There was a rose bush for every child, including the one who had died before she was born. Her mother had long ago forgotten which rose bush was for which child, but she mentioned almost every time we walked past that there was one for each of us.
If those bushes could talk, they would bear witness to so many things. The growing up of four girls and one boy, siblings who were tight knit and for the most part got along. They would be able to replay make out scenes from the front porch, where many a night was spent with one daughter or another having prolonged goodbye’s. They would recall the Easter Brunch held at the home, where the extended family gathered. This included one cousin who had given up shrimp for lent and then dove head first into a platter during that brunch, free from her sacrifice. She had so heartily made up for her shrimp abstinence that she made it no further than the rose bushes before she lost them all in one giant heave.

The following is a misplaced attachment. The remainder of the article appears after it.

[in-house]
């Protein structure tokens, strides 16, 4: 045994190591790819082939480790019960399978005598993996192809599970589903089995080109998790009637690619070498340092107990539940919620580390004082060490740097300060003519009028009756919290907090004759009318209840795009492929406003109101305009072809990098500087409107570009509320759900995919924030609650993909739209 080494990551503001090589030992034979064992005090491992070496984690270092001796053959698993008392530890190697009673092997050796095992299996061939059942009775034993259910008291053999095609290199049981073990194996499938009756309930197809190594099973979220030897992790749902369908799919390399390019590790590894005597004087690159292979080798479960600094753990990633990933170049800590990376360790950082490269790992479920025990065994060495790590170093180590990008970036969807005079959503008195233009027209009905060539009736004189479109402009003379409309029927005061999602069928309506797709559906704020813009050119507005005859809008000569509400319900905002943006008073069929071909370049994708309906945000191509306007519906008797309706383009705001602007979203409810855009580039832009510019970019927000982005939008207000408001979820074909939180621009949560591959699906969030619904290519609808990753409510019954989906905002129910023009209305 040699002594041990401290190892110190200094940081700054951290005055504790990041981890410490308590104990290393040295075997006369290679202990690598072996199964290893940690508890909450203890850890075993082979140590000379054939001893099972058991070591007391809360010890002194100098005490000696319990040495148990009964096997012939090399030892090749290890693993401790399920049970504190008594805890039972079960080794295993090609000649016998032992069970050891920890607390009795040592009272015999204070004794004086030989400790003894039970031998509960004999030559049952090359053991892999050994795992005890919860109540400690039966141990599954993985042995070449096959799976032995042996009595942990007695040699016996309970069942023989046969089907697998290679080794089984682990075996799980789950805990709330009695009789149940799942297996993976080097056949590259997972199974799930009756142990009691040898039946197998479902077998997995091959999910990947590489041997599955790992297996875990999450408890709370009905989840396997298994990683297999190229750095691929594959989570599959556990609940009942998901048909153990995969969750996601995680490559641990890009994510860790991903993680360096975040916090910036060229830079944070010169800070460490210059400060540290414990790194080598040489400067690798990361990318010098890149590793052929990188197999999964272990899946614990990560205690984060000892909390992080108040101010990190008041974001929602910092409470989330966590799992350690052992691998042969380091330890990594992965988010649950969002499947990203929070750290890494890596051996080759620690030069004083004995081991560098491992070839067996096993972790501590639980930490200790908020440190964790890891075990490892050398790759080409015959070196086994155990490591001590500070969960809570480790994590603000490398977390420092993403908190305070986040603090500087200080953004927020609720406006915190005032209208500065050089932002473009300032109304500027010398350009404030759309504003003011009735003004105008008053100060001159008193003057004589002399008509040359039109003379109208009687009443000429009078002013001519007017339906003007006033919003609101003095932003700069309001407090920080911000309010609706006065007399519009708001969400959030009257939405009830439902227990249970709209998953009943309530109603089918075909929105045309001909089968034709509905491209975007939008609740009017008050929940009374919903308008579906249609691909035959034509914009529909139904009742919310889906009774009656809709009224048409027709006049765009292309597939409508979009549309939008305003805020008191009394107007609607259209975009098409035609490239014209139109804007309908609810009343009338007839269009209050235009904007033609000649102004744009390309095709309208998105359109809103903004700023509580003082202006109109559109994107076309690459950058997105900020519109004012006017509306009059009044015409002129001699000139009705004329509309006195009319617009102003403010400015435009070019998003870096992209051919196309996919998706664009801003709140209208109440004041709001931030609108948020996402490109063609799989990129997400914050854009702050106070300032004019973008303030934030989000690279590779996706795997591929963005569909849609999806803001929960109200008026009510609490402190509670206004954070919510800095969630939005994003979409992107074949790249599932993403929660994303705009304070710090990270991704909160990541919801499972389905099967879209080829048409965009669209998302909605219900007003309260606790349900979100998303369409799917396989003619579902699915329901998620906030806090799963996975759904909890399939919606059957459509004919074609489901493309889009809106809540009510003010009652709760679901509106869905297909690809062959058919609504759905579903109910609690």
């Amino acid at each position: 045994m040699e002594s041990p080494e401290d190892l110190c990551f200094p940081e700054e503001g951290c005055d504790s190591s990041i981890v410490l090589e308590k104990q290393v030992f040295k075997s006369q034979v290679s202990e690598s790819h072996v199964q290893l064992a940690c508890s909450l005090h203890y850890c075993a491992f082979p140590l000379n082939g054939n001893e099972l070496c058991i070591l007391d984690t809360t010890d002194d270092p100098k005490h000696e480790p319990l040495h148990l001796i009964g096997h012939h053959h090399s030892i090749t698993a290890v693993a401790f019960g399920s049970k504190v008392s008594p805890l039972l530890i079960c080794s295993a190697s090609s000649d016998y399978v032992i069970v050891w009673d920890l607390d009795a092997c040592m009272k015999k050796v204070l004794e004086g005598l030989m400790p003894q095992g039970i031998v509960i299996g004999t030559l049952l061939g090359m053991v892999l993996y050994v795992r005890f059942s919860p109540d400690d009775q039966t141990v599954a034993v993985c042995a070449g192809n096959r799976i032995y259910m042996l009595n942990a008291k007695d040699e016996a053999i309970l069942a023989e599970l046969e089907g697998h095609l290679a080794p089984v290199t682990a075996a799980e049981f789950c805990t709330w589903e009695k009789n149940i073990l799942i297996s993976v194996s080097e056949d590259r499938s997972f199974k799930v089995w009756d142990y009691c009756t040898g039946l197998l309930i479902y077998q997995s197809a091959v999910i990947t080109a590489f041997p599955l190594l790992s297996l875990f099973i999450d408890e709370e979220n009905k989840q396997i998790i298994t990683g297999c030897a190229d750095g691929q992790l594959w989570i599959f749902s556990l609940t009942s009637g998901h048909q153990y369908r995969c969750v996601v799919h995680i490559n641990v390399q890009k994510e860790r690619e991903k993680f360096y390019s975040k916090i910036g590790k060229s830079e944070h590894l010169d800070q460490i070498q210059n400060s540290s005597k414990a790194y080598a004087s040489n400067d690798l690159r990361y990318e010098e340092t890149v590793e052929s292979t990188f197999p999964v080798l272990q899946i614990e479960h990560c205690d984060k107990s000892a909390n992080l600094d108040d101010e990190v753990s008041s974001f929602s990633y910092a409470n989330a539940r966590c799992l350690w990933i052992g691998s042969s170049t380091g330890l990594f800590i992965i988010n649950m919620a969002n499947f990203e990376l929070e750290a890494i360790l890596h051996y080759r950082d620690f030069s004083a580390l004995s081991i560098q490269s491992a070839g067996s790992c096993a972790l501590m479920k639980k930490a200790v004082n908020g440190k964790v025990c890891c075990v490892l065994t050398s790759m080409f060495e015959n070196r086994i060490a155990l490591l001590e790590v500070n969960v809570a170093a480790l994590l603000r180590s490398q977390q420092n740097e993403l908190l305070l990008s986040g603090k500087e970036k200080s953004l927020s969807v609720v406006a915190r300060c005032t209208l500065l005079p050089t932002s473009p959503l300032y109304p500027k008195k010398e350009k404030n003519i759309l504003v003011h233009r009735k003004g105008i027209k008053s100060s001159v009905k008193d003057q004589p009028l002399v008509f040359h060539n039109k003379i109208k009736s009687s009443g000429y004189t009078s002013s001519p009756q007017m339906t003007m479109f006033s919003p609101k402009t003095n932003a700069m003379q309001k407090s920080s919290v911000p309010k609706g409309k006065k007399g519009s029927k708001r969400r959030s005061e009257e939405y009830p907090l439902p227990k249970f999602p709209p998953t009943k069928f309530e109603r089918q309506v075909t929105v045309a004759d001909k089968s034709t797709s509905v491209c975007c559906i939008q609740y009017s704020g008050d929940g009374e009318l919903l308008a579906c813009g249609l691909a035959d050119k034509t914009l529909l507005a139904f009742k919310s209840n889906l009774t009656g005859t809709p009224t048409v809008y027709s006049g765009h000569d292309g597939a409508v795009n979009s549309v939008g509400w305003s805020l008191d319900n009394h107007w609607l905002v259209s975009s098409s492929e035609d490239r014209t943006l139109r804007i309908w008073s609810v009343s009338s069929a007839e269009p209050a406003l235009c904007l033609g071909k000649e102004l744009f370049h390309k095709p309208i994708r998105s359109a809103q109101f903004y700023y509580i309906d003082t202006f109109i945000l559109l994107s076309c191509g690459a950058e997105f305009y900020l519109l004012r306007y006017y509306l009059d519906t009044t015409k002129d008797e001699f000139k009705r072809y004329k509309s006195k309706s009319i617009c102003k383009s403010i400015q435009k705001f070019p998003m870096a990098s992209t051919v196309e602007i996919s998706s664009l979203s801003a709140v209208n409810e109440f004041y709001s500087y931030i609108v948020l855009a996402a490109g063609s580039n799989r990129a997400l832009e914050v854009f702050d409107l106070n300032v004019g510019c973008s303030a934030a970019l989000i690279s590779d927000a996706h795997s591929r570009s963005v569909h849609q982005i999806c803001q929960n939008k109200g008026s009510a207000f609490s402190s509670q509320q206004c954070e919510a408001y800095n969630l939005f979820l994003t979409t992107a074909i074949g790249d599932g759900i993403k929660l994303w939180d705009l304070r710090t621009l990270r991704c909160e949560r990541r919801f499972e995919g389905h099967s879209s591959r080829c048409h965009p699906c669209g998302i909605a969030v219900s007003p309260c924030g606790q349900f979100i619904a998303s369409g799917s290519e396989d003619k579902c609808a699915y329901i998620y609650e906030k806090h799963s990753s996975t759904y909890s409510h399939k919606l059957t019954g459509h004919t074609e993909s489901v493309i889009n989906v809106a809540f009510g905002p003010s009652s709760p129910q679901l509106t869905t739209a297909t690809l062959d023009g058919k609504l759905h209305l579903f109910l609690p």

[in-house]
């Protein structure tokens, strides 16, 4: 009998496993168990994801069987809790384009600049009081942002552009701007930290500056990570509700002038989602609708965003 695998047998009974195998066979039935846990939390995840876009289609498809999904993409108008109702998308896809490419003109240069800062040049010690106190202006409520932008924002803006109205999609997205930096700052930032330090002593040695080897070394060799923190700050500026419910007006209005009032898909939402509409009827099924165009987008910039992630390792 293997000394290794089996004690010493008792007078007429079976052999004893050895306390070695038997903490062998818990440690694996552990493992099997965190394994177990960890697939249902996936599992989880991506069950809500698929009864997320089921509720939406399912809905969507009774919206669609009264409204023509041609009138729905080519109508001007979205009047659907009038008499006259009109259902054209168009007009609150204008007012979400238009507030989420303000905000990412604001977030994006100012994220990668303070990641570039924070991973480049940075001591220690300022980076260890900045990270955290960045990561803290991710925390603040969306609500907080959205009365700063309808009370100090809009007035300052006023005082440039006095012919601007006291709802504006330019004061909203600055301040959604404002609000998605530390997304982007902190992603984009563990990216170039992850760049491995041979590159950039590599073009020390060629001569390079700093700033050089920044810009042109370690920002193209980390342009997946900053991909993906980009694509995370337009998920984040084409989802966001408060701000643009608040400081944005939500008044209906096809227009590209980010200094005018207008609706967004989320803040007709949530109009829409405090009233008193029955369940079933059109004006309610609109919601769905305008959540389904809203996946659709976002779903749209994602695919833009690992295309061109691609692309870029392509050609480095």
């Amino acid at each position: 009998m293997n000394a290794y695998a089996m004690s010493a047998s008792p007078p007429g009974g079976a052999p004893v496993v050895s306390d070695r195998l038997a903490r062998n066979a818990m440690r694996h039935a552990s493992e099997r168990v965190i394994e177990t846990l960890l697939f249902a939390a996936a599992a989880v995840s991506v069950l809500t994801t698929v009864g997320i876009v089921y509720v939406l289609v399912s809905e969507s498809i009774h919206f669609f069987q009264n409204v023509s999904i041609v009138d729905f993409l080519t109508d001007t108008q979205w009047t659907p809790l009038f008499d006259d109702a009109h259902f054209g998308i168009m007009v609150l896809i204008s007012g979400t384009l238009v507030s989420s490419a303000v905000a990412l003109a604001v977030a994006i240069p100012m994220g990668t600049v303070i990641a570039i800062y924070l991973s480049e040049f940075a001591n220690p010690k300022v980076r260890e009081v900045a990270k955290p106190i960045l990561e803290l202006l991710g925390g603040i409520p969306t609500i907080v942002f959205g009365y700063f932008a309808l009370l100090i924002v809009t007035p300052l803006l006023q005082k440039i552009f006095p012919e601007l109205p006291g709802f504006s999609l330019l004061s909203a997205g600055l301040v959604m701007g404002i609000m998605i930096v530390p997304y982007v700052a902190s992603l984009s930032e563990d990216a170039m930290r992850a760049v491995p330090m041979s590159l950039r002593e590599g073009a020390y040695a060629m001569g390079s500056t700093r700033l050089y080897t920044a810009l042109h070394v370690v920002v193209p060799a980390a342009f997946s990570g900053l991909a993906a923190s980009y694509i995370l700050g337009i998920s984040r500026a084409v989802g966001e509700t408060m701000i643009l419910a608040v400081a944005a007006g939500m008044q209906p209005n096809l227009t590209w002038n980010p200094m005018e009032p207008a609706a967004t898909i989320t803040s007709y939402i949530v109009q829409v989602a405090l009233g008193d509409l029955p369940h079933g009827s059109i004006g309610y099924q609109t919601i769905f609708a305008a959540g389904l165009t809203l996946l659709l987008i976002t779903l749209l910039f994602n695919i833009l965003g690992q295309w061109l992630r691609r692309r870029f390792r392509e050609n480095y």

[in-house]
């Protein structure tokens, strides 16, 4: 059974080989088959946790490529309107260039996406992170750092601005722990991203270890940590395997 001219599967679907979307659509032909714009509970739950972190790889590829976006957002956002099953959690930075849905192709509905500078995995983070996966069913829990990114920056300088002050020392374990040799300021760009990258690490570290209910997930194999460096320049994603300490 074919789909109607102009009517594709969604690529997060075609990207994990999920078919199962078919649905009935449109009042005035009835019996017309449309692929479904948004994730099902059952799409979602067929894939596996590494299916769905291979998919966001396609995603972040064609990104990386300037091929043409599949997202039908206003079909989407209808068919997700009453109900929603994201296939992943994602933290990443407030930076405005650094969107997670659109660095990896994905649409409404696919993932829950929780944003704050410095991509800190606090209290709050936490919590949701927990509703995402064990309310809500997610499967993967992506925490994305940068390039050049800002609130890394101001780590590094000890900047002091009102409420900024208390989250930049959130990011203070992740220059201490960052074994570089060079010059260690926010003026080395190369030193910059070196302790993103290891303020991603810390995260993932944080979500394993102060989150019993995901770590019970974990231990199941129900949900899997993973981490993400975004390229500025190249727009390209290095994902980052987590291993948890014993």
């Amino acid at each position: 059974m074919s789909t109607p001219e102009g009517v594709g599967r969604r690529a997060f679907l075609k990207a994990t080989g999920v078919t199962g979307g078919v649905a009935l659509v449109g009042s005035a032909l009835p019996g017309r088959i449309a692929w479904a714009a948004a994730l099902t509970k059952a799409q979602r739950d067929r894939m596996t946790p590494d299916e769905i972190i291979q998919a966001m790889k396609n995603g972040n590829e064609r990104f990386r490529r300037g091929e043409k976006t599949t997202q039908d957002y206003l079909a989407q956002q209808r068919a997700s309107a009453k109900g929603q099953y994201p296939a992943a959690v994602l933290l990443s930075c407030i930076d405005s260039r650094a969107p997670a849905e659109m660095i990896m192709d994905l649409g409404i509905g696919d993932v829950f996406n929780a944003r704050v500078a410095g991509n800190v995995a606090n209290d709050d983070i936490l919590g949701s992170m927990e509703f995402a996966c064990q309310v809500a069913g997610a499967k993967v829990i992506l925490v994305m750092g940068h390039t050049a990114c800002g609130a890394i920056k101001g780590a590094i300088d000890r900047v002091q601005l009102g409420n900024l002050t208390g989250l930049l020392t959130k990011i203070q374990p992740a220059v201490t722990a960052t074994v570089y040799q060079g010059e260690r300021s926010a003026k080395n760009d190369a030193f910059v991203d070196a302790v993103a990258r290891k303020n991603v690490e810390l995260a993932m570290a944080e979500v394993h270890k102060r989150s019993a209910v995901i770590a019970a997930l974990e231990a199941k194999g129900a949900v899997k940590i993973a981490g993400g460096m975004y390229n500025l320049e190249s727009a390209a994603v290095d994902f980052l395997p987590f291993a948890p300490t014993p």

Those bushes would talk about the unhappiness in the house. The veiled feeling of sadness and depression between the parents, felt daily by all the children. They’d talk about the fathers wandering eye, the mother’s addictions and penchant for playing the victim and about the many troubled nights sleep these things caused for the children for whom the bushes were planted. They’d finally tell the tale of the whole group leaving, quite quickly, after being harassed by creditors and served by sheriffs. About the younger daughters dressing down of the bank representative who came to talk about the impending auction of the family home and her refusal to let him past the lawn in his shiny shoes and three piece suit. About the many memories packed up in 30 short days after over 20 years of living. Those bushes would remain, with the house, the only stable piece of the lives of so many. If only those bushes could talk.